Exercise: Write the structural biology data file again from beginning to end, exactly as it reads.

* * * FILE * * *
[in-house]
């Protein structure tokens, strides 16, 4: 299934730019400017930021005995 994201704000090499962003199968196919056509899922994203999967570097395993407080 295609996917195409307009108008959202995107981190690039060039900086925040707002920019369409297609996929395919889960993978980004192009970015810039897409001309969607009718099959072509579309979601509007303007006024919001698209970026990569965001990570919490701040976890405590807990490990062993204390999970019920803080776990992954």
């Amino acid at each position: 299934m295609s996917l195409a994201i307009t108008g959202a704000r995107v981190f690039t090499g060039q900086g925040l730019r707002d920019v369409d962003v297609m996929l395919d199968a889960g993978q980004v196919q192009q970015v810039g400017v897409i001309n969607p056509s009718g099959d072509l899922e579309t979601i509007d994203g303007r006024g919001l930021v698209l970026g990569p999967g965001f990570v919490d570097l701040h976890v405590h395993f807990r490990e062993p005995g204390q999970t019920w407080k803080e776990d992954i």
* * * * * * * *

[in-house]
């Protein structure tokens, strides 16, 4: 299934730019400017930021005995 994201704000090499962003199968196919056509899922994203999967570097395993407080 295609996917195409307009108008959202995107981190690039060039900086925040707002920019369409297609996929395919889960993978980004192009970015810039897409001309969607009718099959072509579309979601509007303007006024919001698209970026990569965001990570919490701040976890405590807990490990062993204390999970019920803080776990992954």
């Amino acid at each position: 299934m295609s996917l195409a994201i307009t108008g959202a704000r995107v981190f690039t090499g060039q900086g925040l730019r707002d920019v369409d962003v297609m996929l395919d199968a889960g993978q980004v196919q192009q970015v810039g400017v897409i001309n969607p056509s009718g099959d072509l899922e579309t979601i509007d994203g303007r006024g919001l930021v698209l970026g990569p999967g965001f990570v919490d570097l701040h976890v405590h395993f807990r490990e062993p005995g204390q999970t019920w407080k803080e776990d992954i």